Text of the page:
Historically speaking, integral calculus emerged from the
need to solve the problem of finding the area of plane figures. It was
tackled by the ancient Greeks, who produced formulae to find the area
of polygons, the circle and segments of parabolas etc. They used a
method which consisted of evaluating the area of a figure exhaustively
using polygons of familiarshaped areas. This method, originally developed by Eudoxus (406 BC  355
BC), was used sporadically by Euclid (circa 300 BC) and systematically by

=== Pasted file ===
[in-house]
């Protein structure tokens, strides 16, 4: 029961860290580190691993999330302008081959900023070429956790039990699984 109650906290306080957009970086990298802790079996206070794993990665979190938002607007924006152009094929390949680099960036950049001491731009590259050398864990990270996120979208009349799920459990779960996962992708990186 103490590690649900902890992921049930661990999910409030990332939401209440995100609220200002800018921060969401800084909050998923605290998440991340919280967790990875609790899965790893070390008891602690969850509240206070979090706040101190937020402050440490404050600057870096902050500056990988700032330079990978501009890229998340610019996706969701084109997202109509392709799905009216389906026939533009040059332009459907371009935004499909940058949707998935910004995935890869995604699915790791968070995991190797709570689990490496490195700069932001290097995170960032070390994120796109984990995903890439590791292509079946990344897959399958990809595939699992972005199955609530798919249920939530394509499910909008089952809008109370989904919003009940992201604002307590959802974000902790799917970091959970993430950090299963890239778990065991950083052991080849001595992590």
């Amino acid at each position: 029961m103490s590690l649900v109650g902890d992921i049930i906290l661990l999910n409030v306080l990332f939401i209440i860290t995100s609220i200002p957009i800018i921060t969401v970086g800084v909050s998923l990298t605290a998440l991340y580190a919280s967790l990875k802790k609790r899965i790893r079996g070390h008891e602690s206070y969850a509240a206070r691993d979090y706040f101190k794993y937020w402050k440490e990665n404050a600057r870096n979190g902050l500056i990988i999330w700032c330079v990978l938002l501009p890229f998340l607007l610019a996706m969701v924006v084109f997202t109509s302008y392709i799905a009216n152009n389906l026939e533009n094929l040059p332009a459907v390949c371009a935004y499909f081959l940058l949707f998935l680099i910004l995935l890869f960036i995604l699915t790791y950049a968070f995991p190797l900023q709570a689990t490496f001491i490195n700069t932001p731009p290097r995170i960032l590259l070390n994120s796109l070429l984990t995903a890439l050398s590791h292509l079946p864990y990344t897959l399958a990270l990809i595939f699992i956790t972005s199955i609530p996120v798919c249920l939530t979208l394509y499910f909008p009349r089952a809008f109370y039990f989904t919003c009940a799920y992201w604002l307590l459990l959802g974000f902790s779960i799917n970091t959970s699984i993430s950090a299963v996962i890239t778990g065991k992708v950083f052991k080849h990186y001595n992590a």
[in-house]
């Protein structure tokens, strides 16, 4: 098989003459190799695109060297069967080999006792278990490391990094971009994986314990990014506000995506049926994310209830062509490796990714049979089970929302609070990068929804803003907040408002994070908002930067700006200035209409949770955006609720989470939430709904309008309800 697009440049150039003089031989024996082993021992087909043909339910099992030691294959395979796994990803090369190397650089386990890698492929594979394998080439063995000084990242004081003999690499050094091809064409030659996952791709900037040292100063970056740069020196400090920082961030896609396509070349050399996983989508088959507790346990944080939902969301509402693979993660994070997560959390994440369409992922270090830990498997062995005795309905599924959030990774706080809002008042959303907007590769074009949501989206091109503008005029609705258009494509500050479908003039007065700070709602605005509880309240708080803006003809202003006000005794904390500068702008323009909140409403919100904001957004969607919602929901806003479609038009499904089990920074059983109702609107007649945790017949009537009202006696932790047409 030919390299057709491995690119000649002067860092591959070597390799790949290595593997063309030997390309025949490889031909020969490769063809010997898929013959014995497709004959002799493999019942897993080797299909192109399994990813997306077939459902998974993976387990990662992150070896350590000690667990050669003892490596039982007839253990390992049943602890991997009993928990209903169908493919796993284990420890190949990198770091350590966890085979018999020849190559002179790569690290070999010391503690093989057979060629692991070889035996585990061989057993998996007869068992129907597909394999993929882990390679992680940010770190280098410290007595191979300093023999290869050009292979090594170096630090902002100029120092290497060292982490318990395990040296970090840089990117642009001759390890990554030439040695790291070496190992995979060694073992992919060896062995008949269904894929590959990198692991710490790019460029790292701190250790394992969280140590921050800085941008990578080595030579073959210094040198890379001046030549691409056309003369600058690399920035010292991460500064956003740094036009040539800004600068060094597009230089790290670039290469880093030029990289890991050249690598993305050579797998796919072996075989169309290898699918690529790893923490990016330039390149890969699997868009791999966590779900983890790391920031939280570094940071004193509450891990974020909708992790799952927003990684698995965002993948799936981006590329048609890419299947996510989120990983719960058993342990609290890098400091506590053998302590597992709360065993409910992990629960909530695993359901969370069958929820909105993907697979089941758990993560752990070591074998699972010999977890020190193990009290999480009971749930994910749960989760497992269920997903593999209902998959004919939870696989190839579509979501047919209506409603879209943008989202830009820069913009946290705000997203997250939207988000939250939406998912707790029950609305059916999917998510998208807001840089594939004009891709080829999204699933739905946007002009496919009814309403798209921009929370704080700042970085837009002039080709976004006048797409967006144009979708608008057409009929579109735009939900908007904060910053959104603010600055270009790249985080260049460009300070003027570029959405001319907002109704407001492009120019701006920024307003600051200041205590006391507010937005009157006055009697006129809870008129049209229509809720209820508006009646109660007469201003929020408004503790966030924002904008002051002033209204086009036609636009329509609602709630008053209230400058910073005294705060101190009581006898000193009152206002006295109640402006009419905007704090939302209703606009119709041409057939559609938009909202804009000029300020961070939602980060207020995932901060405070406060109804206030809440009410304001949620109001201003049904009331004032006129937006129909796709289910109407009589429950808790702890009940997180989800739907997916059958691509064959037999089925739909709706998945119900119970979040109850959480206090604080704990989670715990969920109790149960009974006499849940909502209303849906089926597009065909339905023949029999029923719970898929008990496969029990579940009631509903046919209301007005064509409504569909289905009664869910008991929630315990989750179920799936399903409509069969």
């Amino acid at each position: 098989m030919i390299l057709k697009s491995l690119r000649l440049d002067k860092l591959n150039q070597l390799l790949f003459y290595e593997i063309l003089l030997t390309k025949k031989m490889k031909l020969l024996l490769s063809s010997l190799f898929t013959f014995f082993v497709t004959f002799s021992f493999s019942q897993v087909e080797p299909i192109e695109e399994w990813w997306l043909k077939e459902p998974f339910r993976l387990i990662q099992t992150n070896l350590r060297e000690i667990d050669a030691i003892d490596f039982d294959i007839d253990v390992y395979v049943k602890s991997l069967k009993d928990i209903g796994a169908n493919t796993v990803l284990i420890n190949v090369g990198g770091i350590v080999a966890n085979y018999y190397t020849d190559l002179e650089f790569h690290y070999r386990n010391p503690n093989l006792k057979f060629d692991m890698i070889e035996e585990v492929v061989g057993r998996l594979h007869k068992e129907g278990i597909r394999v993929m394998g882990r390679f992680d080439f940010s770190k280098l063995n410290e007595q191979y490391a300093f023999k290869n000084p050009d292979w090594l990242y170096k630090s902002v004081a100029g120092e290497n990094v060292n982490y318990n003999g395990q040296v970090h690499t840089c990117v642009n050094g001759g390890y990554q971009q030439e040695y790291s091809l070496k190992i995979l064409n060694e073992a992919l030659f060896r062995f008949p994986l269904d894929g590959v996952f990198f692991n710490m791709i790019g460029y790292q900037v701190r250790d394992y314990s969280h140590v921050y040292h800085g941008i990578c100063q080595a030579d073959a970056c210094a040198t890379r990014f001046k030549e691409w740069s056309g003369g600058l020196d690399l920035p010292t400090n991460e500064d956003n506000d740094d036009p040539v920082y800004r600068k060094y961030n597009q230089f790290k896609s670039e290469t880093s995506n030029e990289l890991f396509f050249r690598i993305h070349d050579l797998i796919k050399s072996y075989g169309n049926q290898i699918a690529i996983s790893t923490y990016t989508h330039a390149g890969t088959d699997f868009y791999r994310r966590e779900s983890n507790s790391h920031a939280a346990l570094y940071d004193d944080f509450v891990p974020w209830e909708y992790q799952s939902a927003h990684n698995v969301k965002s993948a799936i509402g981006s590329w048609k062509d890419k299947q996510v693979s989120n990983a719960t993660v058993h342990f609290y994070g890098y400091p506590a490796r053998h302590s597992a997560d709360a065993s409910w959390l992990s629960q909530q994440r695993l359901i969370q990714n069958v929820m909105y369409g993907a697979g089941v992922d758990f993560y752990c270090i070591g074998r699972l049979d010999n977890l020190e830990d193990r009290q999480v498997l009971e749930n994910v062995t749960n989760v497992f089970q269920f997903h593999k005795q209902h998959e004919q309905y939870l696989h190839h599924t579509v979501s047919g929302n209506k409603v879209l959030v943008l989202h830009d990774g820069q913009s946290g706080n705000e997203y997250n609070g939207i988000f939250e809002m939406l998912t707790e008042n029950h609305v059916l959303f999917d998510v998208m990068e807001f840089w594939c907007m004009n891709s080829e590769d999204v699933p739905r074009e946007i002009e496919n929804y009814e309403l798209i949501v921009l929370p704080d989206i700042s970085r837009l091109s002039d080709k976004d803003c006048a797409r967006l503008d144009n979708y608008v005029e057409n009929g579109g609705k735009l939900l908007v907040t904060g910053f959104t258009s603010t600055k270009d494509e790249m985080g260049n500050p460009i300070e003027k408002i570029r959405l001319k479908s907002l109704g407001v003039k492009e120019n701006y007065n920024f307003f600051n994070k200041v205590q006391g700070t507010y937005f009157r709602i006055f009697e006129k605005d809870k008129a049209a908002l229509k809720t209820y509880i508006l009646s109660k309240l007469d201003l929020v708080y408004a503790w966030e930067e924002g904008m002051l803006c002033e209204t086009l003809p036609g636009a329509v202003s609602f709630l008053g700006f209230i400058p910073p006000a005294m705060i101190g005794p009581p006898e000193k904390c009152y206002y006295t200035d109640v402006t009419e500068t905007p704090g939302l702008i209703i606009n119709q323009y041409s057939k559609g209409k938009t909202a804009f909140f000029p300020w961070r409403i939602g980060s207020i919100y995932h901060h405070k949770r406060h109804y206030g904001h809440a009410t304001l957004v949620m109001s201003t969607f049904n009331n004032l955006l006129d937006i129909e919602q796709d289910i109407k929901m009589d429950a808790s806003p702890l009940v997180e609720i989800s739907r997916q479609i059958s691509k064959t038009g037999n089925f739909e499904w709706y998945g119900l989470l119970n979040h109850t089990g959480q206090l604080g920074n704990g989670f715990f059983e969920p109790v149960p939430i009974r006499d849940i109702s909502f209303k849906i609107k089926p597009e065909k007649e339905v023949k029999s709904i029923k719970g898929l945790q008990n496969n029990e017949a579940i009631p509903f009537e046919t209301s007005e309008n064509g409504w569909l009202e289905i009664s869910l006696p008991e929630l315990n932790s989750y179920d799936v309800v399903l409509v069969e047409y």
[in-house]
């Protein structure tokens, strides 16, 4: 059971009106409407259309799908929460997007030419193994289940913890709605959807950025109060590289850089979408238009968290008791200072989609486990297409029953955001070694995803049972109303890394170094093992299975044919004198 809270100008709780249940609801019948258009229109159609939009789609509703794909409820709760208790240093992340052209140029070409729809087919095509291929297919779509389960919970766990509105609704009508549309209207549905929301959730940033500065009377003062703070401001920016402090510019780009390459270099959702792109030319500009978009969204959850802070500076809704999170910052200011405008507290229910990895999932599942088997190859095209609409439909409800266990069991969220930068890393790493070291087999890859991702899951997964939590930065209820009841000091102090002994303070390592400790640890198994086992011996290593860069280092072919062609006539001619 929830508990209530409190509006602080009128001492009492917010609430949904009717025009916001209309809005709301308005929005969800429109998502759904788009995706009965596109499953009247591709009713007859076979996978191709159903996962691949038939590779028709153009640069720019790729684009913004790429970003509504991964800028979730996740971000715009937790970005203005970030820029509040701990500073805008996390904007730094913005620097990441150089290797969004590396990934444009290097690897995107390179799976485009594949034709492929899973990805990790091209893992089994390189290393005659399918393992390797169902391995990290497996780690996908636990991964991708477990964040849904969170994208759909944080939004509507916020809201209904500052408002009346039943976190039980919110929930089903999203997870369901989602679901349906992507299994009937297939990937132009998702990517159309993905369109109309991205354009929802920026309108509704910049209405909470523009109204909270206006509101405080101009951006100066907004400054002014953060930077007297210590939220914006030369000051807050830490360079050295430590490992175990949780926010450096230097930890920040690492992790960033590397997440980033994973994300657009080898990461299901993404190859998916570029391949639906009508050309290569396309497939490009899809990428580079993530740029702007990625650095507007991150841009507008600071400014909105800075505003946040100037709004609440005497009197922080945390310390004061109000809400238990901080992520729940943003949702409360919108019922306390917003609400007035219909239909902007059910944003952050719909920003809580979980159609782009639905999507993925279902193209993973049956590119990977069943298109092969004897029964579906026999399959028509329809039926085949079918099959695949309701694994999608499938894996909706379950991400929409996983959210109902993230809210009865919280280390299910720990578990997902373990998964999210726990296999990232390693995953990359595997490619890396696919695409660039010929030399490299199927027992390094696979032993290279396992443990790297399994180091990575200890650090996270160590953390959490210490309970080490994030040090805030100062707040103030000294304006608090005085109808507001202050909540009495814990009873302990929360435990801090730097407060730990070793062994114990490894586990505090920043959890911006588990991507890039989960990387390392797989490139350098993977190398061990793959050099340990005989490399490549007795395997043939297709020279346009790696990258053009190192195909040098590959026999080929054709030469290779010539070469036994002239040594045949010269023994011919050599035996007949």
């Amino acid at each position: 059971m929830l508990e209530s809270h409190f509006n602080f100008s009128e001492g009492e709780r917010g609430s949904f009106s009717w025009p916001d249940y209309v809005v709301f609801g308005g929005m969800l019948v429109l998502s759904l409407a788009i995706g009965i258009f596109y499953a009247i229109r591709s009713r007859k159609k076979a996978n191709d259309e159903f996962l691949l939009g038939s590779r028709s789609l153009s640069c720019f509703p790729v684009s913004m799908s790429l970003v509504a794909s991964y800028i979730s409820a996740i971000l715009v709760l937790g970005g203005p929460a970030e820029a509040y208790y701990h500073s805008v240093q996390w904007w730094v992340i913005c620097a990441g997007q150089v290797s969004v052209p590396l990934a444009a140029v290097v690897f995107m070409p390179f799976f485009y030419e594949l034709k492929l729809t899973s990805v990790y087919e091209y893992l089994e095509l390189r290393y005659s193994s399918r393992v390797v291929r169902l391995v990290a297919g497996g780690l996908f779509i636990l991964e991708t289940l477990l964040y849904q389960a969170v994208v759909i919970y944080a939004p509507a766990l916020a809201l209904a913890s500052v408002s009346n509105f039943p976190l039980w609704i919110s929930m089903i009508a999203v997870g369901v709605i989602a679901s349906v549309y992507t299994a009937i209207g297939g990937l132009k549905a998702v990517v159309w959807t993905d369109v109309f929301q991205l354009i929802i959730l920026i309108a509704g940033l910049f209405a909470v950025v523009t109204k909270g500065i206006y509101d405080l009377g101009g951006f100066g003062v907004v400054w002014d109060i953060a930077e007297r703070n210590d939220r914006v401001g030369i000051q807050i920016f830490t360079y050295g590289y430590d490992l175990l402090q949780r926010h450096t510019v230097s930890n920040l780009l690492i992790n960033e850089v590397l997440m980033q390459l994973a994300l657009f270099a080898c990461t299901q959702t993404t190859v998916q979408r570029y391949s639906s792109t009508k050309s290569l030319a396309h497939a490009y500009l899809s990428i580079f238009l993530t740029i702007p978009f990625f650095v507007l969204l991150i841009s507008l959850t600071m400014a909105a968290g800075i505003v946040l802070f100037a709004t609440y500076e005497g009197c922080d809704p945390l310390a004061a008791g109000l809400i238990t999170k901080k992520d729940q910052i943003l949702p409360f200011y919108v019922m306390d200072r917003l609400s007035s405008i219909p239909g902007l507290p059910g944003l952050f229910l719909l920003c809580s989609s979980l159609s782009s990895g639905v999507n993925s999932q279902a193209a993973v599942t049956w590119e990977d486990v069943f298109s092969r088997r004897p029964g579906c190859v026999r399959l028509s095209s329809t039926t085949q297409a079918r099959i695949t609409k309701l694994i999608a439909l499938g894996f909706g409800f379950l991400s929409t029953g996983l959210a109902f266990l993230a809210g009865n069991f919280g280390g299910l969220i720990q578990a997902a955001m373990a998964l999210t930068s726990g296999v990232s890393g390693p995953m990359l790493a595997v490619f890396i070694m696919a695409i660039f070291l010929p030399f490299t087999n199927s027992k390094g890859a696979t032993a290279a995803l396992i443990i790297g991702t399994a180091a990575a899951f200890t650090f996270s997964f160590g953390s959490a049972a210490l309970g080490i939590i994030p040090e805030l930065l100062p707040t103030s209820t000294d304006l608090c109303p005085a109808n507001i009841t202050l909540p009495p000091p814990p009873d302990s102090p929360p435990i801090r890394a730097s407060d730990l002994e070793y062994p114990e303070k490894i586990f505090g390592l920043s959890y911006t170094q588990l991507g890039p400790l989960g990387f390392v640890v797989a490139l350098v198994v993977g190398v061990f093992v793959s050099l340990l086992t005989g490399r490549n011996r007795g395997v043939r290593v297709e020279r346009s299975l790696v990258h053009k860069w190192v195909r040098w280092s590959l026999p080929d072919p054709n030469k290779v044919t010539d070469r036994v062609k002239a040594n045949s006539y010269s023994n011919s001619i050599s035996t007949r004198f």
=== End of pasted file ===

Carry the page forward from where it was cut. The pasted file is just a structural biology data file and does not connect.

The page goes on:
Archimedes (286 BC  212 BC).
Around the XVIth century AD this method became known as the method
of Exhaustion.
Mathematicians of the XVIIth century (Newton, Leibniz
etc) based their work on this method and introduced the more general
concept of the definite integral of a function, f, on an interval.
This concept was later improved on by cauchy (17891857) and Reimann
(18261866).
In this unit we shall demonstrate this method of
exhaustion with an example. We shall then apply the same idea to
introduce intuitively the concept of the definite integral of a
function and we shall focus on some of its properties. Finally, we
shall look at the relationship between the definite integral and
finding antiderivatives.